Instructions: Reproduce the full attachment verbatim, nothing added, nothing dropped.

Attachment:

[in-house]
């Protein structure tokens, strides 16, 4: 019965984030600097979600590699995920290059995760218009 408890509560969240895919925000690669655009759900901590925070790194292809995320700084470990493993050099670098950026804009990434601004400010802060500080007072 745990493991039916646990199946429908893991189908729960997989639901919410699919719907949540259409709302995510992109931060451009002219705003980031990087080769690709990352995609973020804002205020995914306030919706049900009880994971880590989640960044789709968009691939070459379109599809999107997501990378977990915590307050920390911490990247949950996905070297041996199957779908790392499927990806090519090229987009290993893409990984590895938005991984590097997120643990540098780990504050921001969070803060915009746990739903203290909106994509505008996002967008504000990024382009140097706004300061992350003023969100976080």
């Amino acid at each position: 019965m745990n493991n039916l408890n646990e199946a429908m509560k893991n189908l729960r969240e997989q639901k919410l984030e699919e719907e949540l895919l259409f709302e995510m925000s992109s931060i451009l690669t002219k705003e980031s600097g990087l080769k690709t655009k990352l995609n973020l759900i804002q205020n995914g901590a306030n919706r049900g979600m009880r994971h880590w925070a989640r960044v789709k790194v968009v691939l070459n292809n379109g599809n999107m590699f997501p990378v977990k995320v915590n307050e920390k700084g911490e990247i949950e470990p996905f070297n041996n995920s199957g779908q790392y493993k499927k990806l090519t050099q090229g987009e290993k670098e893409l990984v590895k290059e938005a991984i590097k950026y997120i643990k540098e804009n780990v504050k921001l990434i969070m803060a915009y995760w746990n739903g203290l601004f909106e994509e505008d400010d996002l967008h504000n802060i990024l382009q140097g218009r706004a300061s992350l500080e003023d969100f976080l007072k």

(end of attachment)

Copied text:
[in-house]
């Protein structure tokens, strides 16, 4: 019965984030600097979600590699995920290059995760218009 408890509560969240895919925000690669655009759900901590925070790194292809995320700084470990493993050099670098950026804009990434601004400010802060500080007072 745990493991039916646990199946429908893991189908729960997989639901919410699919719907949540259409709302995510992109931060451009002219705003980031990087080769690709990352995609973020804002205020995914306030919706049900009880994971880590989640960044789709968009691939070459379109599809999107997501990378977990915590307050920390911490990247949950996905070297041996199957779908790392499927990806090519090229987009290993893409990984590895938005991984590097997120643990540098780990504050921001969070803060915009746990739903203290909106994509505008996002967008504000990024382009140097706004300061992350003023969100976080």
């Amino acid at each position: 019965m745990n493991n039916l408890n646990e199946a429908m509560k893991n189908l729960r969240e997989q639901k919410l984030e699919e719907e949540l895919l259409f709302e995510m925000s992109s931060i451009l690669t002219k705003e980031s600097g990087l080769k690709t655009k990352l995609n973020l759900i804002q205020n995914g901590a306030n919706r049900g979600m009880r994971h880590w925070a989640r960044v789709k790194v968009v691939l070459n292809n379109g599809n999107m590699f997501p990378v977990k995320v915590n307050e920390k700084g911490e990247i949950e470990p996905f070297n041996n995920s199957g779908q790392y493993k499927k990806l090519t050099q090229g987009e290993k670098e893409l990984v590895k290059e938005a991984i590097k950026y997120i643990k540098e804009n780990v504050k921001l990434i969070m803060a915009y995760w746990n739903g203290l601004f909106e994509e505008d400010d996002l967008h504000n802060i990024l382009q140097g218009r706004a300061s992350l500080e003023d969100f976080l007072k």